More than three years have passed since New York band the
Strokes released their third album, First Impressions of Earth.
Since then, the question has loomed: When, if ever, will they return?
The group has given various answers, indicating they had
begun recording a fourth disc in January, then later posting a message in July
that they would spend the summer working toward an early 2010 release. Numerous
delays have emerged lately, however, as most members of the quintet have
devoted time to side projects.
Guitarist Albert Hammond Jr. embarked on a solo career in
2006 with “Yours to Keep” and has since released another album,
2008’s Como Te Llama? Drummer Fabrizio Moretti, meanwhile, teamed
with Brazilian singer/guitarist Rodrigo Amarante to form Lucky Joy, which put
out its self-titled debut in late 2008.
Even the Strokes’ bassist, Nikolai Fraiture, formed his own
group, the cleverly titled Nickel Eye, which issued its first work, The
Time of the Assassins, in January.
So it makes some sense that, after lending his modern
crooner vocals to collaborations with various other artists — Santigold, Danger
Mouse, Sparklehorse, even Andy Samberg’s comedy troupe the Lonely Island —
Strokes frontman Julian Casablancas would concoct his own solo record, Phrazes for the Young, which arrived last week.
“I never wanted to do it,” Casablancas said during
a phone interview Thursday, “but I feel like I was kind of forced a
little, to be quite honest. The band wanted to go do their own thing, and
that’s cool — I respect that they need to go do that. But I didn’t want to sit
To promote the release, which Casablancas describes as
“something between the Wailers and Thom Yorke,” the singer has
undertaken a Friday-night residency this month at the rarely used Downtown
Palace Theatre in Los Angeles.
As a precursor to the four-night stint, Casablancas did a
club gig Nov. 2 as a surprise opener for Happy Hollows, which he says gave him
the chance to “work out the kinks.”
So far, his only other planned performances comprise a
string of dates along the West Coast, with stops in San Francisco, Seattle and
Vancouver, followed by a short trek through the U.K. and Western Europe,
wrapping in mid-December.
“Hopefully people (will) see something that they don’t
usually see, and that excites and inspires, and hopefully gets the word going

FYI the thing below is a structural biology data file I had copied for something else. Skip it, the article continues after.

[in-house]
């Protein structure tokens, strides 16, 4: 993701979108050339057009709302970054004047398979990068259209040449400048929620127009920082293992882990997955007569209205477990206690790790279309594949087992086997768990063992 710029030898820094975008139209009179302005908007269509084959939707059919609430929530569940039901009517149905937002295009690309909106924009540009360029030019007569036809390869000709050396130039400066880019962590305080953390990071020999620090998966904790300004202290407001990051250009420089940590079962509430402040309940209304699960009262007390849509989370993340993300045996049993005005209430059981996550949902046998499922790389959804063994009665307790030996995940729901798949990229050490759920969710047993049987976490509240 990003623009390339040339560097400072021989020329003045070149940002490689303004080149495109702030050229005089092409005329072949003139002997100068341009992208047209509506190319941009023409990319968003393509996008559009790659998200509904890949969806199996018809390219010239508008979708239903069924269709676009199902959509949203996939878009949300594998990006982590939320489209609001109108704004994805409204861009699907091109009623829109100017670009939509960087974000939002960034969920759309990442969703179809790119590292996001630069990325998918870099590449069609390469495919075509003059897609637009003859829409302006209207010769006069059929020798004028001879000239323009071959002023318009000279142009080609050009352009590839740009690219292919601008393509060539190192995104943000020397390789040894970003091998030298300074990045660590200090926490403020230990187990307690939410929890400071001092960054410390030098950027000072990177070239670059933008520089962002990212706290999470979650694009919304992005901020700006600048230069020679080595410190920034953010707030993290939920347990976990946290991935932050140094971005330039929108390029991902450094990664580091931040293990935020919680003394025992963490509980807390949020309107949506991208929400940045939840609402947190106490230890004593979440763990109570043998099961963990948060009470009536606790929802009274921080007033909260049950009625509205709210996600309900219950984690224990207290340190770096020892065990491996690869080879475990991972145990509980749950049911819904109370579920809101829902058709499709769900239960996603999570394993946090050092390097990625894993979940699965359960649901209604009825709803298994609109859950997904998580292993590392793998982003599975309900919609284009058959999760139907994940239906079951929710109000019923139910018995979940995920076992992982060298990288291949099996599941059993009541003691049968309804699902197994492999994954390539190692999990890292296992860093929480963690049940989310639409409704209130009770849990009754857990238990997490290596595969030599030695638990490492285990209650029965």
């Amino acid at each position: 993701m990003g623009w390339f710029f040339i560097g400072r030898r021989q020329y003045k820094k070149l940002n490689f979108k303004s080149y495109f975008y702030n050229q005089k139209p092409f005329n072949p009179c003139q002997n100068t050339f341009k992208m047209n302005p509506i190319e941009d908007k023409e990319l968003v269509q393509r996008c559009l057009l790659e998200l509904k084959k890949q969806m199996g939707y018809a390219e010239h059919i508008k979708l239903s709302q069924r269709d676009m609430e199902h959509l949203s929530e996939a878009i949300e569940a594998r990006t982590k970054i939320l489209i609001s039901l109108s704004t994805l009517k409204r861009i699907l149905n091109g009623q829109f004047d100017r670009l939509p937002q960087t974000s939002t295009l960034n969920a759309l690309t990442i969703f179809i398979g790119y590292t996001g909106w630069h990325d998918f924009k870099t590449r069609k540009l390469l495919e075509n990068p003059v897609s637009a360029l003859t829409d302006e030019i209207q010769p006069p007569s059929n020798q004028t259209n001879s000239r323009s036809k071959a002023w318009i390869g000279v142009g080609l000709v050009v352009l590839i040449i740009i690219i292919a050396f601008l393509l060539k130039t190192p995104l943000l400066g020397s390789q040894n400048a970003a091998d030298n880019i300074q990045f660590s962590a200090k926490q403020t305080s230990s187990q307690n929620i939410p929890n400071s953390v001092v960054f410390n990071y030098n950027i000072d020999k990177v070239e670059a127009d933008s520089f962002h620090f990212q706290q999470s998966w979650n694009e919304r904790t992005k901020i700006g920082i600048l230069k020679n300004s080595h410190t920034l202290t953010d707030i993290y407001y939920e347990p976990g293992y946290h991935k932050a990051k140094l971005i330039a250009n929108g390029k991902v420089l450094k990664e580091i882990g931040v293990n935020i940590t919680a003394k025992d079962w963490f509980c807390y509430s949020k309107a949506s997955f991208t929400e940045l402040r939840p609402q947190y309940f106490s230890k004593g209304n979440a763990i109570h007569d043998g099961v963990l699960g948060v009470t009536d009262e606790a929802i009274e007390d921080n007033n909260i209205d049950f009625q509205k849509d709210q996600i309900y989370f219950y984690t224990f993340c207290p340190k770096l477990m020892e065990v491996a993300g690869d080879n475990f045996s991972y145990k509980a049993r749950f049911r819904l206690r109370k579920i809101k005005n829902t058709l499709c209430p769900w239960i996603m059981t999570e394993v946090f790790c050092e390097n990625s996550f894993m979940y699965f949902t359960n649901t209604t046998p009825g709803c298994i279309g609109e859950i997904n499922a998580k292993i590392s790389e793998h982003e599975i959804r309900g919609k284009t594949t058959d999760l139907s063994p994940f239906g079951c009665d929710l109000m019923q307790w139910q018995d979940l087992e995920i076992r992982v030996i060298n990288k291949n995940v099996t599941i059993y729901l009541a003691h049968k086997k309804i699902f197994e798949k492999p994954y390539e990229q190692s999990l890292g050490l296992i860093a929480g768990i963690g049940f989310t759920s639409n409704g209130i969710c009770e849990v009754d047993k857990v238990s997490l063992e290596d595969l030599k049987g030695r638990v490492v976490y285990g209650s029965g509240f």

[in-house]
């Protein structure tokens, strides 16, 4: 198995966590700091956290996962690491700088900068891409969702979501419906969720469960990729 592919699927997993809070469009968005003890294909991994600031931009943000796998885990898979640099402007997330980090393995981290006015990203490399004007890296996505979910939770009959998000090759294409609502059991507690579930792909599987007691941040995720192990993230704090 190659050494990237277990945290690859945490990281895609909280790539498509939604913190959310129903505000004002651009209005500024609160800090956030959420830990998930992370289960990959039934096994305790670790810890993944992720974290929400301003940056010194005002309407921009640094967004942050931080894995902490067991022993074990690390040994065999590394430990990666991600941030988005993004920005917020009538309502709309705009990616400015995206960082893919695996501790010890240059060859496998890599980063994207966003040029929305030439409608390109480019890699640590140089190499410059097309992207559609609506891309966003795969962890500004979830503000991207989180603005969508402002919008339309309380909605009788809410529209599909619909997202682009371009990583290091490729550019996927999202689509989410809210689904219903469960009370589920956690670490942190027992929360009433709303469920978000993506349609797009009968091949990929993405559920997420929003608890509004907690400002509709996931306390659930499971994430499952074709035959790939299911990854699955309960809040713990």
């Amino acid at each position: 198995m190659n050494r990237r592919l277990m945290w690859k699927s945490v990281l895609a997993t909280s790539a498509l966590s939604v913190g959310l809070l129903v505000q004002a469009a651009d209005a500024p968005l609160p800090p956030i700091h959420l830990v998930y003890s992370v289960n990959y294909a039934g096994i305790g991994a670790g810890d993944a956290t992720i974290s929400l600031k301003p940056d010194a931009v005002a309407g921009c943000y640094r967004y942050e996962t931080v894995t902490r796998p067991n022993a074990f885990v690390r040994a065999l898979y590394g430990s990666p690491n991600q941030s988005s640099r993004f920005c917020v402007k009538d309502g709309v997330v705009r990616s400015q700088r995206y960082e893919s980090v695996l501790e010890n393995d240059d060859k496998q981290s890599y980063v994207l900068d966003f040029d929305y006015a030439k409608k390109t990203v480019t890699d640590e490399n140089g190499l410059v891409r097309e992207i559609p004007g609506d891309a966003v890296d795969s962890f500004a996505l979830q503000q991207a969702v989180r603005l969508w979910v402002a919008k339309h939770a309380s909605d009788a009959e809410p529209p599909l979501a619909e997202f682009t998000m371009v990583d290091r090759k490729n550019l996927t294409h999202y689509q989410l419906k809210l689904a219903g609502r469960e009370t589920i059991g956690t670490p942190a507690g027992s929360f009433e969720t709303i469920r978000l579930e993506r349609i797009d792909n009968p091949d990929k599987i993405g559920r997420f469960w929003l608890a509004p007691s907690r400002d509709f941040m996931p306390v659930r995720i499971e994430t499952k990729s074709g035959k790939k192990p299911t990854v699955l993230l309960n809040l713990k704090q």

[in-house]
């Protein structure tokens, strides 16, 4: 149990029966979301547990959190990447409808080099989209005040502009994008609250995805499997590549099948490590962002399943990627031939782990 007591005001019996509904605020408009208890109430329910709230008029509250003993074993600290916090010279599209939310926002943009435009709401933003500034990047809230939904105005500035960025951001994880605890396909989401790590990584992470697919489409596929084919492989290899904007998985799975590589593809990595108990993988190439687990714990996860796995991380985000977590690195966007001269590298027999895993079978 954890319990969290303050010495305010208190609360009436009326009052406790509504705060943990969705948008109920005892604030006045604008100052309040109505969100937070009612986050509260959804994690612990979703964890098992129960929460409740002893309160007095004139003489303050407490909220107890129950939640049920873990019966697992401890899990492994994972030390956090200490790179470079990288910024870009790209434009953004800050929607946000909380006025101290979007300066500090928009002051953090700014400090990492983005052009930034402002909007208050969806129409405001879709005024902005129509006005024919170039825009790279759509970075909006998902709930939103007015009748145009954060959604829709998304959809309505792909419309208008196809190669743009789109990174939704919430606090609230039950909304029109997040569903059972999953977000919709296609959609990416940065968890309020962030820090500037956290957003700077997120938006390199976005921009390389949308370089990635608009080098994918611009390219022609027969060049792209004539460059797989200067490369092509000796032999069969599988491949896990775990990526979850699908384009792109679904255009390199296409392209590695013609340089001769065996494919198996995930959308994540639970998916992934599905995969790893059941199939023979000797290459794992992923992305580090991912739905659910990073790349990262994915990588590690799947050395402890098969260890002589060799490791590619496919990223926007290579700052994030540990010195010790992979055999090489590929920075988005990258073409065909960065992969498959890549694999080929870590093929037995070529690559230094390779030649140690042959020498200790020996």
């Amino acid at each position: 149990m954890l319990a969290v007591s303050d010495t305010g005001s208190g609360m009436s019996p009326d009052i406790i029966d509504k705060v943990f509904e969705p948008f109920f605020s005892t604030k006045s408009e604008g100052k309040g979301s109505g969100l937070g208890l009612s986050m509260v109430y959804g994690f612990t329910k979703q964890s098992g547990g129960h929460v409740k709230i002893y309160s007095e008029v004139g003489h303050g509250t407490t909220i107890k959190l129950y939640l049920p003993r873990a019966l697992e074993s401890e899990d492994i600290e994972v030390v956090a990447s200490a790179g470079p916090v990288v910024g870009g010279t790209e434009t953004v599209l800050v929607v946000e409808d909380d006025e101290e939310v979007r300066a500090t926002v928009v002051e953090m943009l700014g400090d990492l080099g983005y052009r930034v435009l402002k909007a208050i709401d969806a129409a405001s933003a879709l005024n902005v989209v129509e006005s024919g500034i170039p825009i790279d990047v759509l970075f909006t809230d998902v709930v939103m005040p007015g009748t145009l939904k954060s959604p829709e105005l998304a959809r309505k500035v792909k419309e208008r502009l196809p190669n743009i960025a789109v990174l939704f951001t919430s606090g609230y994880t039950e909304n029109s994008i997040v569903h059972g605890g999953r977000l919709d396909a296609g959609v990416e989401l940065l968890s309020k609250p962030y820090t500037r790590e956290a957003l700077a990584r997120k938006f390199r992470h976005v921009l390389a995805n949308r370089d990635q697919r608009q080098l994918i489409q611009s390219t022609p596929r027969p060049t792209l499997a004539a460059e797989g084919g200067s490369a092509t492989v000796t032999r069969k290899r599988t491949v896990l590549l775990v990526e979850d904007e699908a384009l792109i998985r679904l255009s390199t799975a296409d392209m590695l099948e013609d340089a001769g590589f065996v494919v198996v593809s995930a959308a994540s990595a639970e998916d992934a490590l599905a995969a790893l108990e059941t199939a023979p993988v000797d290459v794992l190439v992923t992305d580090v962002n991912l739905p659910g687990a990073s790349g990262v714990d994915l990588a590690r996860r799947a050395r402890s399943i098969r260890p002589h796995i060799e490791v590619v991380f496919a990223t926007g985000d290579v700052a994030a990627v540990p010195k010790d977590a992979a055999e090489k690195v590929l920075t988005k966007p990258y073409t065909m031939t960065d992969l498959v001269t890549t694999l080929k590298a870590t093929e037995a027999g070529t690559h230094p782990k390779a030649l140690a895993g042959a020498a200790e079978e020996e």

around so that we can do this crazy show in other places, too,”
Phrazes for the Young, sporting only eight
tracks (11 if you splurge for the deluxe edition), references in its title
Oscar Wilde’s “Phrases and Philosophies for the Use of the Young,” a
short list of witty advice tidbits first published in 1894. Casablancas says he
happened upon the list in a volume of Wilde’s works several years ago, and
decided to incorporate the concept into his work. “I did a similar thing
with First Impressions, where I had these little hidden sentences in the
artwork for each song,” he explains. “So it’s kind of an evolution of
Inside his solo disc’s booklet, Casablancas included his own
original phrases above each song title. “There’s so much knowledge and
wisdom you lose from generation to generation,” he notes, that “those
were just some of those things that I just wish someone had told me when I was
16, (things) that took me so much time to learn.”
Casablancas is feeling mostly optimistic about the L.A.
residency. “(My band is) really talented … and the songs are sounding
pretty crazy,” he says.
Still, he remains modest about his first full-on non-Strokes
undertaking. “You’re struggling because you know it’s like a new thing
that people don’t know what to expect, but at the same time you want to create
this illusion that you’re coming in highly ranked.”
Whatever the outcome, fans need not worry about the Strokes
disappearing permanently. “Whether it takes off or not, I’ll still do
Strokes stuff,” Casablancas says. “I think (recording) is going to
start in January, but I’m free for them whenever.”
The first two singles off Phrazes for the Young, “11th
Dimension” and “River of Brake Lights,” are available for a free
listen on Casablancas’ MySpace page. The album in its entirety costs $4.99
($9.99 for the deluxe package) on iTunes and Amazon; a “luxury edition box
set” can be purchased at www.ainr.com.
Via McClatchy-Tribune News Service.